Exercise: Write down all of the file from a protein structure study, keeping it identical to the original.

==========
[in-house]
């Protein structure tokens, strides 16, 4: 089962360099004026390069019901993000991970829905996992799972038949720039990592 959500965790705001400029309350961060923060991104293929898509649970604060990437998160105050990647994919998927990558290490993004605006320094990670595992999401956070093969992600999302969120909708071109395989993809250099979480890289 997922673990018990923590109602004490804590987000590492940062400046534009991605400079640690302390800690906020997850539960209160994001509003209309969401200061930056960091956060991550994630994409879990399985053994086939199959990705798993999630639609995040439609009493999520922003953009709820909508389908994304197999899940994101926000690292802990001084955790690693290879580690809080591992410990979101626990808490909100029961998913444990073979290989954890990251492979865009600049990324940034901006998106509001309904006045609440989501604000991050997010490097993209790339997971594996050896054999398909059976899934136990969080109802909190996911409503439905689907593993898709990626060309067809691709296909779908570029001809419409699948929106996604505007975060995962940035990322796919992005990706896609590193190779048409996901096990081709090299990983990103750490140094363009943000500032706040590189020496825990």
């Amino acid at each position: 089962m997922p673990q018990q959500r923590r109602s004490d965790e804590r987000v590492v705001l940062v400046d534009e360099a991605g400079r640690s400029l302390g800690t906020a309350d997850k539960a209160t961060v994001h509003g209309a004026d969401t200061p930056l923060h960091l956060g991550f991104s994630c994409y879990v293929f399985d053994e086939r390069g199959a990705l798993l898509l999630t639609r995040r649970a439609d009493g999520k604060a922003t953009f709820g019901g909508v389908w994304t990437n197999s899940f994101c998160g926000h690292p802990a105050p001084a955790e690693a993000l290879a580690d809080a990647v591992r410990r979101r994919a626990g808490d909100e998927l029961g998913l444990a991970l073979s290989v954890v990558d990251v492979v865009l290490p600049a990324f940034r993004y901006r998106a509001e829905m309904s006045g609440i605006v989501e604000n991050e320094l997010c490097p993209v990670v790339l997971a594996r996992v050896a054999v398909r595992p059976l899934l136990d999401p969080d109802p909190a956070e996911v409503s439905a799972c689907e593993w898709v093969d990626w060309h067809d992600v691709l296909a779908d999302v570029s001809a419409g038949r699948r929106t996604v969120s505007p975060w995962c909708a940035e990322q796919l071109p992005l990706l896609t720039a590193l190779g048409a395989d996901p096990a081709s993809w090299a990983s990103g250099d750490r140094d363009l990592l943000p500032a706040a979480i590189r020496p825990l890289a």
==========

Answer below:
[in-house]
């Protein structure tokens, strides 16, 4: 089962360099004026390069019901993000991970829905996992799972038949720039990592 959500965790705001400029309350961060923060991104293929898509649970604060990437998160105050990647994919998927990558290490993004605006320094990670595992999401956070093969992600999302969120909708071109395989993809250099979480890289 997922673990018990923590109602004490804590987000590492940062400046534009991605400079640690302390800690906020997850539960209160994001509003209309969401200061930056960091956060991550994630994409879990399985053994086939199959990705798993999630639609995040439609009493999520922003953009709820909508389908994304197999899940994101926000690292802990001084955790690693290879580690809080591992410990979101626990808490909100029961998913444990073979290989954890990251492979865009600049990324940034901006998106509001309904006045609440989501604000991050997010490097993209790339997971594996050896054999398909059976899934136990969080109802909190996911409503439905689907593993898709990626060309067809691709296909779908570029001809419409699948929106996604505007975060995962940035990322796919992005990706896609590193190779048409996901096990081709090299990983990103750490140094363009943000500032706040590189020496825990």
């Amino acid at each position: 089962m997922p673990q018990q959500r923590r109602s004490d965790e804590r987000v590492v705001l940062v400046d534009e360099a991605g400079r640690s400029l302390g800690t906020a309350d997850k539960a209160t961060v994001h509003g209309a004026d969401t200061p930056l923060h960091l956060g991550f991104s994630c994409y879990v293929f399985d053994e086939r390069g199959a990705l798993l898509l999630t639609r995040r649970a439609d009493g999520k604060a922003t953009f709820g019901g909508v389908w994304t990437n197999s899940f994101c998160g926000h690292p802990a105050p001084a955790e690693a993000l290879a580690d809080a990647v591992r410990r979101r994919a626990g808490d909100e998927l029961g998913l444990a991970l073979s290989v954890v990558d990251v492979v865009l290490p600049a990324f940034r993004y901006r998106a509001e829905m309904s006045g609440i605006v989501e604000n991050e320094l997010c490097p993209v990670v790339l997971a594996r996992v050896a054999v398909r595992p059976l899934l136990d999401p969080d109802p909190a956070e996911v409503s439905a799972c689907e593993w898709v093969d990626w060309h067809d992600v691709l296909a779908d999302v570029s001809a419409g038949r699948r929106t996604v969120s505007p975060w995962c909708a940035e990322q796919l071109p992005l990706l896609t720039a590193l190779g048409a395989d996901p096990a081709s993809w090299a990983s990103g250099d750490r140094d363009l990592l943000p500032a706040a979480i590189r020496p825990l890289a």